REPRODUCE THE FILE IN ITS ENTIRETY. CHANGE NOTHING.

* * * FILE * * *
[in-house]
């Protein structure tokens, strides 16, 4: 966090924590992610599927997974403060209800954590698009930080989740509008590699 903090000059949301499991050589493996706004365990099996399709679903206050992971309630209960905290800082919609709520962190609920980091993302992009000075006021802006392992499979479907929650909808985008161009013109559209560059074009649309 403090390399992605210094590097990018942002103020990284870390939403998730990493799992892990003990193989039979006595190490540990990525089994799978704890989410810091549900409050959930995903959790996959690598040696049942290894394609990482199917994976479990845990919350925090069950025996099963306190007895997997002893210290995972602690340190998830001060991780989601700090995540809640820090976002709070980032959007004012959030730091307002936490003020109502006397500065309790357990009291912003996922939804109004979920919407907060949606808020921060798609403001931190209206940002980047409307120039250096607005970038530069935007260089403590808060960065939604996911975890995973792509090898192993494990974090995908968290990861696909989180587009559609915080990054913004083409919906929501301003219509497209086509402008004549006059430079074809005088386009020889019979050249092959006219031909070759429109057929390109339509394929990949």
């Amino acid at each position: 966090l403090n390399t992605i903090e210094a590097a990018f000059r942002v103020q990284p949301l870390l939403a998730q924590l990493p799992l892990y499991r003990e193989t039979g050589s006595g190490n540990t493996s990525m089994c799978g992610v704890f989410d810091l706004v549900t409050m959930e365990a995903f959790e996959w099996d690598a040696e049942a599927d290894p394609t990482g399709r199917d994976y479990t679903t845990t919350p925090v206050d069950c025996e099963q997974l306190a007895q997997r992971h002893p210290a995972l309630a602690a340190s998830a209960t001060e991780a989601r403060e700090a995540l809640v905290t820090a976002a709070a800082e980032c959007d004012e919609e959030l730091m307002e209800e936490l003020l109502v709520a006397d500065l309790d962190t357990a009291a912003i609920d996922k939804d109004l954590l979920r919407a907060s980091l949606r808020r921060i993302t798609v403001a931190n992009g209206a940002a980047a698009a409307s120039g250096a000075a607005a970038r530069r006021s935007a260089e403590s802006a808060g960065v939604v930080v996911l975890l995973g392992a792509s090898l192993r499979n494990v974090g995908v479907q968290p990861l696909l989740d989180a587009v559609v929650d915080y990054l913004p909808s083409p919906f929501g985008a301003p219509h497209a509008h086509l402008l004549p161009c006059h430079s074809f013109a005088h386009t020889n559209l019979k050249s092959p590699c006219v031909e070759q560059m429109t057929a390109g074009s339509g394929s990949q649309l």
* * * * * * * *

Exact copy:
[in-house]
């Protein structure tokens, strides 16, 4: 966090924590992610599927997974403060209800954590698009930080989740509008590699 903090000059949301499991050589493996706004365990099996399709679903206050992971309630209960905290800082919609709520962190609920980091993302992009000075006021802006392992499979479907929650909808985008161009013109559209560059074009649309 403090390399992605210094590097990018942002103020990284870390939403998730990493799992892990003990193989039979006595190490540990990525089994799978704890989410810091549900409050959930995903959790996959690598040696049942290894394609990482199917994976479990845990919350925090069950025996099963306190007895997997002893210290995972602690340190998830001060991780989601700090995540809640820090976002709070980032959007004012959030730091307002936490003020109502006397500065309790357990009291912003996922939804109004979920919407907060949606808020921060798609403001931190209206940002980047409307120039250096607005970038530069935007260089403590808060960065939604996911975890995973792509090898192993494990974090995908968290990861696909989180587009559609915080990054913004083409919906929501301003219509497209086509402008004549006059430079074809005088386009020889019979050249092959006219031909070759429109057929390109339509394929990949």
């Amino acid at each position: 966090l403090n390399t992605i903090e210094a590097a990018f000059r942002v103020q990284p949301l870390l939403a998730q924590l990493p799992l892990y499991r003990e193989t039979g050589s006595g190490n540990t493996s990525m089994c799978g992610v704890f989410d810091l706004v549900t409050m959930e365990a995903f959790e996959w099996d690598a040696e049942a599927d290894p394609t990482g399709r199917d994976y479990t679903t845990t919350p925090v206050d069950c025996e099963q997974l306190a007895q997997r992971h002893p210290a995972l309630a602690a340190s998830a209960t001060e991780a989601r403060e700090a995540l809640v905290t820090a976002a709070a800082e980032c959007d004012e919609e959030l730091m307002e209800e936490l003020l109502v709520a006397d500065l309790d962190t357990a009291a912003i609920d996922k939804d109004l954590l979920r919407a907060s980091l949606r808020r921060i993302t798609v403001a931190n992009g209206a940002a980047a698009a409307s120039g250096a000075a607005a970038r530069r006021s935007a260089e403590s802006a808060g960065v939604v930080v996911l975890l995973g392992a792509s090898l192993r499979n494990v974090g995908v479907q968290p990861l696909l989740d989180a587009v559609v929650d915080y990054l913004p909808s083409p919906f929501g985008a301003p219509h497209a509008h086509l402008l004549p161009c006059h430079s074809f013109a005088h386009t020889n559209l019979k050249s092959p590699c006219v031909e070759q560059m429109t057929a390109g074009s339509g394929s990949q649309l």